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Atmospheric Chemistry and Physics An interactive open-access journal of the European Geosciences Union
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Volume 15, issue 12
Atmos. Chem. Phys., 15, 6943–6958, 2015
© Author(s) 2015. This work is distributed under
the Creative Commons Attribution 3.0 License.
Atmos. Chem. Phys., 15, 6943–6958, 2015
© Author(s) 2015. This work is distributed under
the Creative Commons Attribution 3.0 License.

Research article 25 Jun 2015

Research article | 25 Jun 2015

On the competition among aerosol number, size and composition in predicting CCN variability: a multi-annual field study in an urbanized desert

E. Crosbie1, J.-S. Youn2, B. Balch3, A. Wonaschütz4, T. Shingler3, Z. Wang3, W. C. Conant1, E. A. Betterton1, and A. Sorooshian1,2,3 E. Crosbie et al.
  • 1Department of Atmospheric Sciences, University of Arizona, Tucson, AZ, USA
  • 2Mel and Enid Zuckerman College of Public Health, University of Arizona, Tucson, AZ, USA
  • 3Department of Chemical and Environmental Engineering, University of Arizona, Tucson, AZ, USA
  • 4University of Vienna, Faculty of Physics, Vienna, Austria

Abstract. A 2-year data set of measured CCN (cloud condensation nuclei) concentrations at 0.2 % supersaturation is combined with aerosol size distribution and aerosol composition data to probe the effects of aerosol number concentrations, size distribution and composition on CCN patterns. Data were collected over a period of 2 years (2012–2014) in central Tucson, Arizona: a significant urban area surrounded by a sparsely populated desert. Average CCN concentrations are typically lowest in spring (233 cm−3), highest in winter (430 cm−3) and have a secondary peak during the North American monsoon season (July to September; 372 cm−3). There is significant variability outside of seasonal patterns, with extreme concentrations (1 and 99 % levels) ranging from 56 to 1945 cm−3 as measured during the winter, the season with highest variability.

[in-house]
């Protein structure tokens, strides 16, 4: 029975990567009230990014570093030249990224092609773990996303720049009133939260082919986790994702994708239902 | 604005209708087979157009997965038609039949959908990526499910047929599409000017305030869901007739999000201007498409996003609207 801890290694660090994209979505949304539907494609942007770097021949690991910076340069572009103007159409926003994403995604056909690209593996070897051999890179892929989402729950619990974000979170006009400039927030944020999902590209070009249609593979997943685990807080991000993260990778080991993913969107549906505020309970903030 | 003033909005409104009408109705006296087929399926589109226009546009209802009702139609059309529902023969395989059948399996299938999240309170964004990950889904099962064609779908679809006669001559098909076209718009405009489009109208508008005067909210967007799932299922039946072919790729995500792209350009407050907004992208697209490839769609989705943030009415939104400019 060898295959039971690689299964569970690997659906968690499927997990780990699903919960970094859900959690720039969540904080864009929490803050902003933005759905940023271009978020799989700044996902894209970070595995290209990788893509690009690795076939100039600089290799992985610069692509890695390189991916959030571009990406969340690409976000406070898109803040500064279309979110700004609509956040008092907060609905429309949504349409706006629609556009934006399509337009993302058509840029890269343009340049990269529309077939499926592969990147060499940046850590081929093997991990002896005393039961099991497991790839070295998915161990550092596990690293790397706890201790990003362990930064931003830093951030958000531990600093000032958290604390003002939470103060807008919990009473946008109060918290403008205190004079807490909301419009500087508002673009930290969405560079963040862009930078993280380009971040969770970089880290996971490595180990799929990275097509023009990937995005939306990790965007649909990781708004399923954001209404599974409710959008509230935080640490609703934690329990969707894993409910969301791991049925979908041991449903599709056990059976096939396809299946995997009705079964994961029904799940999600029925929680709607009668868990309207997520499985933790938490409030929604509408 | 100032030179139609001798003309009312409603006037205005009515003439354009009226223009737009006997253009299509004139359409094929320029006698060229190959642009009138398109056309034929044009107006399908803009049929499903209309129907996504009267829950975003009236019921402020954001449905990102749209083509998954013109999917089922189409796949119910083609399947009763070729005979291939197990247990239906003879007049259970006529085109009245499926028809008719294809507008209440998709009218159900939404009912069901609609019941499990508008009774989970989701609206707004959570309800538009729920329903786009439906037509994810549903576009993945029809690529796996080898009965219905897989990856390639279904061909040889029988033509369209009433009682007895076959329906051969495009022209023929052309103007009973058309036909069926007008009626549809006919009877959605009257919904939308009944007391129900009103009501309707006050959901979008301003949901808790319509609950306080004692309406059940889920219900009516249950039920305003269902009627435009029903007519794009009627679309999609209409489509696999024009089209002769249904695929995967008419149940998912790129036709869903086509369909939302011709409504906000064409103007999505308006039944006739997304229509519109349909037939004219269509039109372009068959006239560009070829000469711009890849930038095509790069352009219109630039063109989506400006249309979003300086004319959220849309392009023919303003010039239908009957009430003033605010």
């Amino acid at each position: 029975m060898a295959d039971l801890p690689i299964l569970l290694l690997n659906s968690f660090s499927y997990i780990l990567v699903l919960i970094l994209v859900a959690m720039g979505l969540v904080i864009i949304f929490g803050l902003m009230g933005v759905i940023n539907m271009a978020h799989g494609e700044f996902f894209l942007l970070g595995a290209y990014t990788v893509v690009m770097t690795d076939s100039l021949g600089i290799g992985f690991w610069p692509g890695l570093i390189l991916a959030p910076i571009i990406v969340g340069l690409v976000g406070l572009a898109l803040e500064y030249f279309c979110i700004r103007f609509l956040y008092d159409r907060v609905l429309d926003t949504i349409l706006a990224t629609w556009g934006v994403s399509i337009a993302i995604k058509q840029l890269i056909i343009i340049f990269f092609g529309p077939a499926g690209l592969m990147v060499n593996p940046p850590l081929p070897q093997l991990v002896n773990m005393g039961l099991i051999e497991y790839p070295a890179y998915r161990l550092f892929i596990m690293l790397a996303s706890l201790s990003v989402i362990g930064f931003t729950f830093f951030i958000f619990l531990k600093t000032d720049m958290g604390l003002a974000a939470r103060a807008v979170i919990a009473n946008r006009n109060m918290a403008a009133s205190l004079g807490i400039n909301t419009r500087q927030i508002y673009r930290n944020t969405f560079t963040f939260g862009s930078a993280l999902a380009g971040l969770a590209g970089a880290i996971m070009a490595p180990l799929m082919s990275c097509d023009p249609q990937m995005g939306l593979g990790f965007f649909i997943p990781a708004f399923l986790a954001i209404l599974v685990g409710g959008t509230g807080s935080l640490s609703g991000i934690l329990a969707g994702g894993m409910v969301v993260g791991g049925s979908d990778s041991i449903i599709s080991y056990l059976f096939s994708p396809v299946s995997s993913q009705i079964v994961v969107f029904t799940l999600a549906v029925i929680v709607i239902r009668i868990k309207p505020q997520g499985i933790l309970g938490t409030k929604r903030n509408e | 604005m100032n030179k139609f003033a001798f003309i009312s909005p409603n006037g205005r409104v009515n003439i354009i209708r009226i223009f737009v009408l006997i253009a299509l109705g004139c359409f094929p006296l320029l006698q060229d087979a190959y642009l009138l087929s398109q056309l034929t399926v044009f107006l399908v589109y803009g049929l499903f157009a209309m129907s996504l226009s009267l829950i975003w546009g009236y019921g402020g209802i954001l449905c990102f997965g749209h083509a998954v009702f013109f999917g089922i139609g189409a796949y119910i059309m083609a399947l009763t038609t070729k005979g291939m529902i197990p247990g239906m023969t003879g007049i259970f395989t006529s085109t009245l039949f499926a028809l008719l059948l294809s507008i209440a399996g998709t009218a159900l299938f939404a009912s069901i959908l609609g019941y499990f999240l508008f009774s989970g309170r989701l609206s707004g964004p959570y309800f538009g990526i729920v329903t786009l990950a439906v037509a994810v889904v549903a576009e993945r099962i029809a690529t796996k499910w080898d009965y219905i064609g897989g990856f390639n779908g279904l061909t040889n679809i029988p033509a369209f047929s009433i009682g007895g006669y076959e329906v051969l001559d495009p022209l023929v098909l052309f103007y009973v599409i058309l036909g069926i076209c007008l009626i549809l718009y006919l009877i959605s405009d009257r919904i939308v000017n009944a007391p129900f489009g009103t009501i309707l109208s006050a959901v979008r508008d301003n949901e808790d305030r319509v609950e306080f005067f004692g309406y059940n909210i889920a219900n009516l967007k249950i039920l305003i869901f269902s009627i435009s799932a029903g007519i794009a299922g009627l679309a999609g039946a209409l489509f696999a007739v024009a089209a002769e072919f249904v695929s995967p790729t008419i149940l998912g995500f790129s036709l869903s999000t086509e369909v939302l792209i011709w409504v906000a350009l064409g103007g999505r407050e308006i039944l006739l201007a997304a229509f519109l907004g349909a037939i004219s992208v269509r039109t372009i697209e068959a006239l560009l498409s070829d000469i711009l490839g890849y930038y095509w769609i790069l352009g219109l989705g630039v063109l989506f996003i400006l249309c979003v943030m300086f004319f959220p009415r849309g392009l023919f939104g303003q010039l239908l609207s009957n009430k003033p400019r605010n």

Modeled CCN concentrations based on fixed chemical composition achieve better closure in winter, with size and number alone able to predict 82 % of the variance in CCN concentration. Changes in aerosol chemical composition are typically aligned with changes in size and aerosol number, such that hygroscopicity can be parameterized even though it is still variable. In summer, models based on fixed chemical composition explain at best only 41 % (pre-monsoon) and 36 % (monsoon) of the variance. This is attributed to the effects of secondary organic aerosol (SOA) production, the competition between new particle formation and condensational growth, the complex interaction of meteorology, regional and local emissions and multi-phase chemistry during the North American monsoon. Chemical composition is found to be an important factor for improving predictability in spring and on longer timescales in winter.

Parameterized models typically exhibit improved predictive skill when there are strong relationships between CCN concentrations and the prevailing meteorology and dominant aerosol physicochemical processes, suggesting that similar findings could be possible in other locations with comparable climates and geography.

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